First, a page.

Slowing growth in China is of particular concern to the International Monetary Fund, but it is something Australian companies and investors have already considered. The share prices of BHP Billiton and Rio Tinto have already been whipped by investors at the mere thought of spluttering from China and lower commodity prices.
It would be naïve to think the state of the global economy has no impact on our share market, but in comparison with commodity prices, history suggests it isn’t that significant.
For Australia, much of our terms of trade are determined by the value of exports, which is influenced by commodity prices. Unfortunately, a stubbornly strong Australian dollar doesn’t bode well for the miners, offering little currency benefit in the immediate future leaving cost reduction as the best option to maximise profitability.
A major determinant of final terms of trade numbers is the iron ore price. Current forecasts among various analysts are varied, however the long-term trend sees prices moving lower. It would be safe to say the miners have accepted this will become reality and have taken moves to increase volumes produced to provide some offset and maximise margins.
As we have seen in recent times, the miners have reported lower profits and have lagged the broader index. This is in stark contrast to when times were good and they were responsible for dragging the market to all-time highs.
Overall the lowering of global growth forecasts from the IMF is not necessarily something to be feared by investors. It is important to remember the share market is a forward-looking indicator and is generally a good six or so months ahead of the actual economy. If this holds for the time being, Australia has better economic times to come yet.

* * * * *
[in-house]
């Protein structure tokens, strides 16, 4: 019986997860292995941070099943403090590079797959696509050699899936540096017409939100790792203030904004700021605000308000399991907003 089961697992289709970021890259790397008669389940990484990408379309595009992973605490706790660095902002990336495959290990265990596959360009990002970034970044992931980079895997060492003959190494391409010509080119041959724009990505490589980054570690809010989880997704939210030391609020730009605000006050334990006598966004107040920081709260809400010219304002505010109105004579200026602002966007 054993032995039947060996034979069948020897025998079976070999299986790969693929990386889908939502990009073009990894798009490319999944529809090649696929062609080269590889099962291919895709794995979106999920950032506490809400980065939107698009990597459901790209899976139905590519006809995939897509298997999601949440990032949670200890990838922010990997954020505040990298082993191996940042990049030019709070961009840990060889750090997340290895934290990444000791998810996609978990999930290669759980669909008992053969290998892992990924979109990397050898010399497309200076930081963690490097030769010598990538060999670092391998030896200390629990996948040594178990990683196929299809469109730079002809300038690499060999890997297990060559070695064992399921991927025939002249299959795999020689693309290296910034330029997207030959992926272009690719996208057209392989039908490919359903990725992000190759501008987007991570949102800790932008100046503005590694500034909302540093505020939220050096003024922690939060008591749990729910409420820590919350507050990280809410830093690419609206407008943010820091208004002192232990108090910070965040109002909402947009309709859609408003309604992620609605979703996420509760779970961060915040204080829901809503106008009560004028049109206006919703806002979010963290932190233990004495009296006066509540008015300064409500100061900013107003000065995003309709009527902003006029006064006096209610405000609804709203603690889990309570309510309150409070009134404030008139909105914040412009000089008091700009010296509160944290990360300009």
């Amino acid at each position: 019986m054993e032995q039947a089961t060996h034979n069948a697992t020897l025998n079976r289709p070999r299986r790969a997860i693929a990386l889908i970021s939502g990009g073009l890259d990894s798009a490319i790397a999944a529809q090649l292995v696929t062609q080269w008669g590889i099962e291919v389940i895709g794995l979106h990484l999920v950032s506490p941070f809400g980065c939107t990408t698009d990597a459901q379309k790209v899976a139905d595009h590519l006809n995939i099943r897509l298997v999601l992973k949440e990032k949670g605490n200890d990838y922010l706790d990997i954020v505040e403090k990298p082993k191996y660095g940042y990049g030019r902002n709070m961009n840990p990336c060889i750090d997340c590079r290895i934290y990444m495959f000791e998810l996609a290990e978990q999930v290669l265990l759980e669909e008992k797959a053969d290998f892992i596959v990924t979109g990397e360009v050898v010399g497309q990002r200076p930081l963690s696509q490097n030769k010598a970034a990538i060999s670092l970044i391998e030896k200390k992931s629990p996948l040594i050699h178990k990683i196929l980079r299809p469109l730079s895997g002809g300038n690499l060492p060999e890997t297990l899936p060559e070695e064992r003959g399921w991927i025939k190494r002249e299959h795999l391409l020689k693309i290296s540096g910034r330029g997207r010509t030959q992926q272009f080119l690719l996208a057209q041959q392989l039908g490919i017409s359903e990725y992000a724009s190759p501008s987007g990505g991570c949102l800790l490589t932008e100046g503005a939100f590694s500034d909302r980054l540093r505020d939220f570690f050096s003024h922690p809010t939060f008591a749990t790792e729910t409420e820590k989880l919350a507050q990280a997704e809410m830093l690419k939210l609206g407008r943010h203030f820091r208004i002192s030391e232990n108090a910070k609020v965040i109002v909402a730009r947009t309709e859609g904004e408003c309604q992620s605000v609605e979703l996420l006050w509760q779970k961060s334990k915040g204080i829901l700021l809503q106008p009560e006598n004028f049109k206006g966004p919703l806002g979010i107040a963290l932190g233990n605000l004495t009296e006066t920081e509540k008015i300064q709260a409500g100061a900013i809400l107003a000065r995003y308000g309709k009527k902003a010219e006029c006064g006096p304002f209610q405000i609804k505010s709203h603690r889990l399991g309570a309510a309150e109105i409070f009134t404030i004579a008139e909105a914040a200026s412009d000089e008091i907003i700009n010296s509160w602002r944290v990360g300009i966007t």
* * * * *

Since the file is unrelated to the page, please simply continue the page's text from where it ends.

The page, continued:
Beyond China, the other concern of the IMF is the Federal Reserve's plan to wind back from their easy monetary policy stance. Depending on how long-term bond yields respond when this begins will ultimately determine the impact on global growth forecasts. High yields won’t be favoured by the share market, consequently markets could unwind quickly from current levels.
The future of monetary policy pursued by the US looks like it will have more of an impact on the global share market. It also has the potential to possibly crimp global growth along the way beyond that of the IMF forecasts.
For now, the major concern facing our sharemarket and global markets will be the ramifications of Federal Reserve's decision to begin tapering.